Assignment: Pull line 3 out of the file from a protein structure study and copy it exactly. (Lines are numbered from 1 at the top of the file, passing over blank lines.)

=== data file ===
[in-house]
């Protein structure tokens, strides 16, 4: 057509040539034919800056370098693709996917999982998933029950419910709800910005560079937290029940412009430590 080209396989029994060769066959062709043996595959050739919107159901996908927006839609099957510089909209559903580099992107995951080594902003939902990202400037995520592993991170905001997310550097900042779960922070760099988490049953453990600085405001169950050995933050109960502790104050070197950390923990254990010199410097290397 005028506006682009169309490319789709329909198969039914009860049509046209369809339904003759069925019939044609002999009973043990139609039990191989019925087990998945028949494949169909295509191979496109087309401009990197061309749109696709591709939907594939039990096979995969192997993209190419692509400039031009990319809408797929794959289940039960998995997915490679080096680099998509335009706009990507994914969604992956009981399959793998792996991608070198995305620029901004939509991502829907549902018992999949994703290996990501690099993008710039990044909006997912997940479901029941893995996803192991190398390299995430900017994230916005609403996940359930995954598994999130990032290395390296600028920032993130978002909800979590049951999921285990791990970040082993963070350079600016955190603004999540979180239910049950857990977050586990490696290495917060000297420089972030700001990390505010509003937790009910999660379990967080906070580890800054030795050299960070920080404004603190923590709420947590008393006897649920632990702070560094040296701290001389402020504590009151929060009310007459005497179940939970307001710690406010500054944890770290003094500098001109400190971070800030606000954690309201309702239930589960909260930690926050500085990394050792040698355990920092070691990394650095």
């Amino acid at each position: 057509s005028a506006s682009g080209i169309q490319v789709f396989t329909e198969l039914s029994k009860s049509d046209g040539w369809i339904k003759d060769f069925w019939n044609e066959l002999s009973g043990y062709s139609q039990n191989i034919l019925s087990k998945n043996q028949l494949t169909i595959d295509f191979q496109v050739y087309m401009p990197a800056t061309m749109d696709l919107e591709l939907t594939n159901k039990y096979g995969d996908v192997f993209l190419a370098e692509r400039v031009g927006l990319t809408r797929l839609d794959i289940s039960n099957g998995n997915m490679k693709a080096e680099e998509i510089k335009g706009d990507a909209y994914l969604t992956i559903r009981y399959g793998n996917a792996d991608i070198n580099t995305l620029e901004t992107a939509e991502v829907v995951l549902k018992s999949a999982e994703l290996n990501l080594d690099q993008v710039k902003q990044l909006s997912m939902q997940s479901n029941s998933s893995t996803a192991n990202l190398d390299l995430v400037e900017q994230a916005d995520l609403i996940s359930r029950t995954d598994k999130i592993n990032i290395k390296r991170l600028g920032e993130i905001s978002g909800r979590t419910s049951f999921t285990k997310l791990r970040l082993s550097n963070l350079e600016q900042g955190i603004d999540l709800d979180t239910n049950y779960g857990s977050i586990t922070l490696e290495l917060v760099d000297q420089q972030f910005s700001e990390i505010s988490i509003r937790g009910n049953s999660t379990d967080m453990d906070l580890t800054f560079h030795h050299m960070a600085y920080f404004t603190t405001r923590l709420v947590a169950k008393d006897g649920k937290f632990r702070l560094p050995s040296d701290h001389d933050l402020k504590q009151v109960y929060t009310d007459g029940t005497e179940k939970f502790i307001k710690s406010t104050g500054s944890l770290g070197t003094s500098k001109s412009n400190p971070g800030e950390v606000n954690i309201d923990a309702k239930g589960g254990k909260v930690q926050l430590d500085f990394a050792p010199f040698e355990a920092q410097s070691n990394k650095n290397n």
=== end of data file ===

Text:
């Amino acid at each position: 057509s005028a506006s682009g080209i169309q490319v789709f396989t329909e198969l039914s029994k009860s049509d046209g040539w369809i339904k003759d060769f069925w019939n044609e066959l002999s009973g043990y062709s139609q039990n191989i034919l019925s087990k998945n043996q028949l494949t169909i595959d295509f191979q496109v050739y087309m401009p990197a800056t061309m749109d696709l919107e591709l939907t594939n159901k039990y096979g995969d996908v192997f993209l190419a370098e692509r400039v031009g927006l990319t809408r797929l839609d794959i289940s039960n099957g998995n997915m490679k693709a080096e680099e998509i510089k335009g706009d990507a909209y994914l969604t992956i559903r009981y399959g793998n996917a792996d991608i070198n580099t995305l620029e901004t992107a939509e991502v829907v995951l549902k018992s999949a999982e994703l290996n990501l080594d690099q993008v710039k902003q990044l909006s997912m939902q997940s479901n029941s998933s893995t996803a192991n990202l190398d390299l995430v400037e900017q994230a916005d995520l609403i996940s359930r029950t995954d598994k999130i592993n990032i290395k390296r991170l600028g920032e993130i905001s978002g909800r979590t419910s049951f999921t285990k997310l791990r970040l082993s550097n963070l350079e600016q900042g955190i603004d999540l709800d979180t239910n049950y779960g857990s977050i586990t922070l490696e290495l917060v760099d000297q420089q972030f910005s700001e990390i505010s988490i509003r937790g009910n049953s999660t379990d967080m453990d906070l580890t800054f560079h030795h050299m960070a600085y920080f404004t603190t405001r923590l709420v947590a169950k008393d006897g649920k937290f632990r702070l560094p050995s040296d701290h001389d933050l402020k504590q009151v109960y929060t009310d007459g029940t005497e179940k939970f502790i307001k710690s406010t104050g500054s944890l770290g070197t003094s500098k001109s412009n400190p971070g800030e950390v606000n954690i309201d923990a309702k239930g589960g254990k909260v930690q926050l430590d500085f990394a050792p010199f040698e355990a920092q410097s070691n990394k650095n290397n």